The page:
The more that I use iCloud Drive, the more impressed and frustrated I am by it. It impresses by its ease of use, despite Apple’s conflicted human interface which doesn’t work the same as any other volume, and frustrates by its often dreadful lack of performance.
Its human interface anomaly – the fact that, unlike other volumes, dragging moves rather than copies items to iCloud Drive – is easy to understand in terms of design obstinacy. Someone somewhere decided that iCloud Drive would pretend to be part of your startup volume, just another folder in your Home folder. However wrong that might appear to most users, it drives the behaviour.
If iCloud Drive were to behave in every other respect like just another folder, Apple might have got away with this approach. When it can take twenty, forty or more minutes to ‘move’ relatively small items to or from iCloud Drive, the illusion fails completely. Unless and until Apple fixes its performance, iCloud Drive behaves like another volume, not another folder, and its interface should reflect that.
There are problems with this illusion other than performance too. Although iCloud Drive presents itself as being identical to all Macs connected to the same account, the behaviour of individual files in it varies according to their origin, something its interface doesn’t reveal. The Mac which uploads a document to iCloud Drive retains access to all its versions; despite that file looking identical to another Mac, those versions are not shared with it. There are similar anomalies with the stripping of extended attributes which can render some documents useless as a result.
iCloud Drive’s performance problems seem to result from Apple’s uncertainty over what the iCloud service should deliver. Is it primarily a social platform which helps users share holiday snaps, or does it support professional users who are working on documents shared across their Macs and devices?
Currently, iCloud Drive seems engineered primarily to support casual exchange of holiday snaps rather than act as the substrate for Pro users.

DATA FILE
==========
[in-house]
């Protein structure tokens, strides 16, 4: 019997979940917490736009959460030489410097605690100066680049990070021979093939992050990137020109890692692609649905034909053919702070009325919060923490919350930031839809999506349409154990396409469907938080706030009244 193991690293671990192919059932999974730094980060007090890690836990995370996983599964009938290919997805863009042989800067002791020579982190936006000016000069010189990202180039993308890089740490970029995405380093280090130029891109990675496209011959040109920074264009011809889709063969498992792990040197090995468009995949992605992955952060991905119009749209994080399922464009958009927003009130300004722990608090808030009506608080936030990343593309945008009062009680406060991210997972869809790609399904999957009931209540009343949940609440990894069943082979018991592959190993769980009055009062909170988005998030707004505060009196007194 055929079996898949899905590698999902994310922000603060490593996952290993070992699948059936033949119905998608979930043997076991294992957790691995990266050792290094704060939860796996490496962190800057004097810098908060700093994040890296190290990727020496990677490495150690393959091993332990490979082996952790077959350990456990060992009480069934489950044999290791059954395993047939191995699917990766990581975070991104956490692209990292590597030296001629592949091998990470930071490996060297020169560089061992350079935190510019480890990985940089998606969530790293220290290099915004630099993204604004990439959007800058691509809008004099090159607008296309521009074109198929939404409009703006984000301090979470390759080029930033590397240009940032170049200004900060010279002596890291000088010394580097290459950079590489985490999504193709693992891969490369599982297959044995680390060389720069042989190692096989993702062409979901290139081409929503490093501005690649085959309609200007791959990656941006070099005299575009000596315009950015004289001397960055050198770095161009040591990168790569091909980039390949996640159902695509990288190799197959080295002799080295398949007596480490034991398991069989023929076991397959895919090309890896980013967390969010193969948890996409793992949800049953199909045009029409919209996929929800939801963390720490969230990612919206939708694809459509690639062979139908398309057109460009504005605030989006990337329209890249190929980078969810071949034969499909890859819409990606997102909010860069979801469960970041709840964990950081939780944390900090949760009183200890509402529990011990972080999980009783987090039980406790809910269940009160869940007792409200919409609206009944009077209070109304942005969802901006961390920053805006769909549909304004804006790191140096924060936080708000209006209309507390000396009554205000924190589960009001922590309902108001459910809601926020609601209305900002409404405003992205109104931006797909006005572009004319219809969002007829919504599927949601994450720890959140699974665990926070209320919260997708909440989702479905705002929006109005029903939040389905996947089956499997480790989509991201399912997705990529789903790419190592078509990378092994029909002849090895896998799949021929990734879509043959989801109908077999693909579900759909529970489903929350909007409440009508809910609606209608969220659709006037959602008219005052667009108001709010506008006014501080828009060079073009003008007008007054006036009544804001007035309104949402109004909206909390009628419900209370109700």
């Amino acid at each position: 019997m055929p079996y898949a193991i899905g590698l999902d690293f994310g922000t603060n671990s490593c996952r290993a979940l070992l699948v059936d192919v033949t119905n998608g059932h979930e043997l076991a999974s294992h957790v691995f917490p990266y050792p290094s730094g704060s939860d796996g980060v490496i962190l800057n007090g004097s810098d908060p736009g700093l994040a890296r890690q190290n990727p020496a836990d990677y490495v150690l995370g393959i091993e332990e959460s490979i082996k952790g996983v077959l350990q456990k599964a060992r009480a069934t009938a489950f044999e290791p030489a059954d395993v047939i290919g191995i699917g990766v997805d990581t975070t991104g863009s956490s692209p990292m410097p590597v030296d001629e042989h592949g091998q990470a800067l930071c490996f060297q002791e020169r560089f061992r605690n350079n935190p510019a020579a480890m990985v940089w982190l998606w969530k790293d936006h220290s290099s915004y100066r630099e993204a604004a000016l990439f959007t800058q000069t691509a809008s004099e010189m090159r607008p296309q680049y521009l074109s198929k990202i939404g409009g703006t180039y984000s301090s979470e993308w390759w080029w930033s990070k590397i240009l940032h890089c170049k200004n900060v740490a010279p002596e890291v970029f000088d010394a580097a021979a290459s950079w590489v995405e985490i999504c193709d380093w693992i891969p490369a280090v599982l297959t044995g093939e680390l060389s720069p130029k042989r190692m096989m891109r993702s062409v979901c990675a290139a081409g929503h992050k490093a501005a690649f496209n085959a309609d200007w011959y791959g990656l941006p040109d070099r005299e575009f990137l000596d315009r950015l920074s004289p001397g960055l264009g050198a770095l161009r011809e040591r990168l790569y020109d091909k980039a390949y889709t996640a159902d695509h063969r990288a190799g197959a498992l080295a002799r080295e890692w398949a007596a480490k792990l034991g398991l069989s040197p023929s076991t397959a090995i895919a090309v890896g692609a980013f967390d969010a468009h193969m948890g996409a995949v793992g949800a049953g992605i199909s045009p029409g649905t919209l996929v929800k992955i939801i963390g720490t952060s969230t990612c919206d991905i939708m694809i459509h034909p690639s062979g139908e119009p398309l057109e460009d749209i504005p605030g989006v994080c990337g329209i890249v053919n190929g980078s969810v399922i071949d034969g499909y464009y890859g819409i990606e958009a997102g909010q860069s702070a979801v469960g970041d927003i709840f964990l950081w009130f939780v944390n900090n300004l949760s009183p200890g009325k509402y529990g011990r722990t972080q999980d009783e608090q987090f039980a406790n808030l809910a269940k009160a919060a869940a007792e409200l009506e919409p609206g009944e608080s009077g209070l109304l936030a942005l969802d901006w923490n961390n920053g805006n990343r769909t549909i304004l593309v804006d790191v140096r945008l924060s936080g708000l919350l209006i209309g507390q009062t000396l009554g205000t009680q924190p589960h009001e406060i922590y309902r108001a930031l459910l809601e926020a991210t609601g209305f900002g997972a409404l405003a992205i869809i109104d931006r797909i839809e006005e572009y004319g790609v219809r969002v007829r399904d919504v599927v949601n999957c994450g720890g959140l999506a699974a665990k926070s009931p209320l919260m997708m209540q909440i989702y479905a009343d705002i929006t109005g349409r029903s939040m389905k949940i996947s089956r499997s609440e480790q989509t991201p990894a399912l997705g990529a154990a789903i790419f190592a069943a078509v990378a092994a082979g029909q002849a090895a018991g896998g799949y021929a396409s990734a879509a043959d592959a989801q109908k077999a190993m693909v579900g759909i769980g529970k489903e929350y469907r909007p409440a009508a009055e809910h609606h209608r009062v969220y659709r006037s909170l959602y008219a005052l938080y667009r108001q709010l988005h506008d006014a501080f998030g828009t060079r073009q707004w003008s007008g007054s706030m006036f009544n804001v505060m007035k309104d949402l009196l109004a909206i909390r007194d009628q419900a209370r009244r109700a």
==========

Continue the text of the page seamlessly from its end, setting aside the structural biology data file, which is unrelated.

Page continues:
Try moving files to or from iCloud Drive when downloading a large file such as a macOS update. Instead of the cloud transfer contending with the download on an equal footing, its task is put on the back burner. A few megabytes is shuffled slowly across over several, even many, minutes, as if iCloud is scared to compete with other internet traffic.
If all you’re transferring to/from iCloud are holiday snaps, that might be fine. When you’re waiting for that task to complete in order to get on with your work, you’ll get more pro quality performance from competing services such as Dropbox.
Once you have got your work on iCloud Drive, if your internet connection remains quite heavily loaded, other systems connected to your iCloud Drive can take absurdly long periods – an hour or more – before those new files show up. That’s more time wasted, and more incentive to abandon iCloud for another service.
These performance limitations appear to result from iCloud’s leisurely approach to its tasks. There’s no control by which you can up its priority – it has a single speed designed to minimise impact on other internet activity, and to minimise energy and resource use. That’s of no help when you’re itching to get on, but the document you put on your iCloud Drive over an hour ago still hasn’t propagated to all your other connected Macs and devices.
It doesn’t matter whether your iPad Pro and iMac Pro are running Apple’s (or any other) Pro apps, you get iCloud Lite performance. And that’s true whether you’re running macOS Sierra, or the very latest release of High Sierra, or iOS 11.3.
Backup is another particular concern to the pro user of cloud services. Although their vendors swear blind of the robustness of their storage, experience shows that keeping local backups of important items is more than merely prudent. Yet Time Machine coverage is confused, and Apple has produced no simple solution for those who need to back up several iCloud accounts.
Ask the key questiom, whether iCloud in its current state is ready for pro use, and the answer has to be no, not until Apple brings it up to scratch, and meets the needs of pro users for its performance, backup, and integration with other technologies. None of those are onerous demands, but only Apple can address them.